Furloined Two men and a woman shoplifted merchandise from a clothing boutique on Greenwich Street. A 37-year-old female

employee at the store reported that at 4:48 p.m. on Sunday, October 20, a 25-year-old man and a 32-year-old woman entered the store and removed property without permission or authorization before fleeing northbound on Greenwich Street. Video is available of the incident. The stolen items were a green Doma fur jacket valued at $940 and a large gold lucky star necklace, costing $240. The total take amounted to $1,180.

Coming Back for More A woman was arrested after stealing two credit cards from a gym club member’s locker. At 6 p.m. on Wednesday, October 16, a 30-year-old woman put her bag in the locker of a gym on Reade Street. When she returned to the locker at 6:50 p.m., she noticed that she was missing two credit cards from her wallet. She called her credit card company to cancel the cards and was informed that her card had been used at an apparel store on West Broadway. She then called the store and asked for a description of the person who had used her card. olice officers were taking her report at the gym when the victim saw a 25-year-old woman matching the store’s description walking

Packing Air

back into the gym. hen the suspect spotted the police in the gym, she turned around to leave and was stopped by one of the officers. Upon questioning, she admitted that she had just come from the apparel store and had used someone else’s cards to pay for her purchases. The defendant was found in possession of the victim’s two credit cards and the items she had purchased with them. She was arrested and charged with grand larceny.

Vamoosed on Varick A thief on a bicycle snatched a cell phone from a woman’s hand. At 8 p.m. on Sunday, October 20, on the northeast corner of Varick Street and Spring Street, a 40-yearold woman was walking to a concert when an unknown bicyclist zoomed past and grabbed her cell phone out of her hand. It was dark, and she did not get a good look at the robber, who fled northbound on Varick. The woman canceled her cell service and was unsure if tracking software was installed on the phone. The stolen phone was a Samsung Note 3 valued at $798.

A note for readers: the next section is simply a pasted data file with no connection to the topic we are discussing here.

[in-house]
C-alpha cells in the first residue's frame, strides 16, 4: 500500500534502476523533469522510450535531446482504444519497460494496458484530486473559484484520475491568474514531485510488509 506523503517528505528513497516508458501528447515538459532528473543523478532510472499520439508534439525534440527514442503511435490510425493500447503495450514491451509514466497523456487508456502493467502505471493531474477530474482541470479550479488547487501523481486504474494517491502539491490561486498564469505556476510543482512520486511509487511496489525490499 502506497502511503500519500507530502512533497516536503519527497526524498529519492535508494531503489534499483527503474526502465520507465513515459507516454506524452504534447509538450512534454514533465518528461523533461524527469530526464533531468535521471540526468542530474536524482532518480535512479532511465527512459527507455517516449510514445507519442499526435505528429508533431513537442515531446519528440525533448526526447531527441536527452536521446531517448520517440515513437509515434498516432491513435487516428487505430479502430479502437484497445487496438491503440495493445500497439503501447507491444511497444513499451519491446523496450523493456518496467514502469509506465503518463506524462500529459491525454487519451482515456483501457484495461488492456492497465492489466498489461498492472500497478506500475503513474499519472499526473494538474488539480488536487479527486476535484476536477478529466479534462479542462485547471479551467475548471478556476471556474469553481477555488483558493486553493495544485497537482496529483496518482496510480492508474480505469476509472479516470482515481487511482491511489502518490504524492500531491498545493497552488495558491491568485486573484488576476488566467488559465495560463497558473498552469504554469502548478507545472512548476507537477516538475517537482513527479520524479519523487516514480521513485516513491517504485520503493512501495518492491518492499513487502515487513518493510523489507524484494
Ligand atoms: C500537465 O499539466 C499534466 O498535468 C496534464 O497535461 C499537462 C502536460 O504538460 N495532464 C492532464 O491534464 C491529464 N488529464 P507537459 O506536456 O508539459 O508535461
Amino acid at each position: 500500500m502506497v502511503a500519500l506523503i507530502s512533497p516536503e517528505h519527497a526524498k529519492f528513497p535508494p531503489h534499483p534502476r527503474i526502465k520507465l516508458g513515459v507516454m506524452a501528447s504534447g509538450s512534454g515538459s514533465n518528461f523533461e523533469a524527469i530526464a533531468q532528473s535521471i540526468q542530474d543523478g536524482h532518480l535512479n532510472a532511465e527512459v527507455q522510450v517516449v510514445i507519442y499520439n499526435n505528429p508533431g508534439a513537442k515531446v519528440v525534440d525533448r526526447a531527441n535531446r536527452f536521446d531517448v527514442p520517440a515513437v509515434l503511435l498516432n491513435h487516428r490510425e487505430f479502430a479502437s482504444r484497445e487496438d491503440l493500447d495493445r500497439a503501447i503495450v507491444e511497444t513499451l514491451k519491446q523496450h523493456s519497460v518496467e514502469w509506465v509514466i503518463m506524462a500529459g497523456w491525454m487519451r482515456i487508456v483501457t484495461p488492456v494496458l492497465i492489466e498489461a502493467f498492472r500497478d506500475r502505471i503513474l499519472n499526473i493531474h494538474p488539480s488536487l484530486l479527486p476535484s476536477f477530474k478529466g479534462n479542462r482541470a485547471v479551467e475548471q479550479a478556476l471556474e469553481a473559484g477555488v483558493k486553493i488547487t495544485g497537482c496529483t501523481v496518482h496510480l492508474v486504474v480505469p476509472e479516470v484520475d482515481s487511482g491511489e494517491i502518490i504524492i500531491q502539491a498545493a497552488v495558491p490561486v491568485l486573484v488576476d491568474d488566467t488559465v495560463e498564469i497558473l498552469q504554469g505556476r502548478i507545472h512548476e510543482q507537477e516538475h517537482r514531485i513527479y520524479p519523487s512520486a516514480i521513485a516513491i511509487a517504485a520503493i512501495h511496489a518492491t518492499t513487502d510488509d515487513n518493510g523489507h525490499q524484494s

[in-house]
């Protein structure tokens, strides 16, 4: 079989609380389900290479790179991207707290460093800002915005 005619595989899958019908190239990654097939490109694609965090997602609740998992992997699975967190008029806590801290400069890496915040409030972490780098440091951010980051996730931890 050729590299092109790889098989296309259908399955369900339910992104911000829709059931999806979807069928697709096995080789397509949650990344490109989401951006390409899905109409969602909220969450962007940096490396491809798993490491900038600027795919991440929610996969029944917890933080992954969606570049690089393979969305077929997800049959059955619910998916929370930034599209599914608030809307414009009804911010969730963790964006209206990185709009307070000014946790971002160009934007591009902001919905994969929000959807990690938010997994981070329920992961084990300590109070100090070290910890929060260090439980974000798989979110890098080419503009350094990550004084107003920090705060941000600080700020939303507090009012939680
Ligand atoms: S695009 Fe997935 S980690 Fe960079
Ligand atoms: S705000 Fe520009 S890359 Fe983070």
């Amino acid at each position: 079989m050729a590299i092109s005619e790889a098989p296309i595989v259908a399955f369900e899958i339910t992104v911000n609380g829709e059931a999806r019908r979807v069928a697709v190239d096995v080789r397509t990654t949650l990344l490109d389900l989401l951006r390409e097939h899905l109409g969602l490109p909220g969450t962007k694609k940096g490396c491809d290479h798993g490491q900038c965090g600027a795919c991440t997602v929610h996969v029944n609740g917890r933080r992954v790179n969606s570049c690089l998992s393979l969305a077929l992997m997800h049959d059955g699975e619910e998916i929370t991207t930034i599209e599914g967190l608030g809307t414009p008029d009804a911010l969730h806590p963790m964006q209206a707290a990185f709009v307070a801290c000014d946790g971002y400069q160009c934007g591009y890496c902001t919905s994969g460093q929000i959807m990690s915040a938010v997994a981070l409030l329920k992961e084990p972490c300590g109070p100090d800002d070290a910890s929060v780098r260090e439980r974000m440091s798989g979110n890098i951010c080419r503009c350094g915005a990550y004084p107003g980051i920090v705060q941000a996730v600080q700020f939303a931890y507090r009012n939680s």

A man was arrested for shoplifting merchandise from a store on West Broadway. At 2:15 p.m. on Thursday, October 17, a 55-year-old man was observed removing merchandise from the store without permission. He was arrested and charged with grand larceny, and an air pistol was recovered from his back right pocket. He had stolen sunglasses valued at $1,650.

Illustration by John S. Winkleman

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Get Your Paper Ballot.

Pick up your paper ballot and privacy sleeve at the sign-in table from the poll worker.

Mark Your Paper Ballot.

Use a pen or ballot-marking device (BMD) to mark your choices on your ballot. Fill in the ovals above or next to the names of the candidates/proposals of your choice with the pen provided. BMDs can be used to enlarge the font size of the ballot. Please see our Election District signs for an enlarged sample ballot you can view prior to voting

To correctly mark your ballot, fill in the ovals above or next to the names of the candidates or proposals of your choice using the pen provided.

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Accessible ballot marking devices (BMDs) are available.

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Sign up to receive the latest news and information from Board of Elections in the City of NY, by visiting the Board’s website: www.vote.nyc.ny.us

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THURSDAY, OCTOBER 31, 2013

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PAGE 3

Biz Bounces Back Continued from page 1

.com STRAUS MEDIA  MANHATTAN PRESIDENT Jeanne Straus EDITOR IN CHIEF Kyle Pope

SUteiShi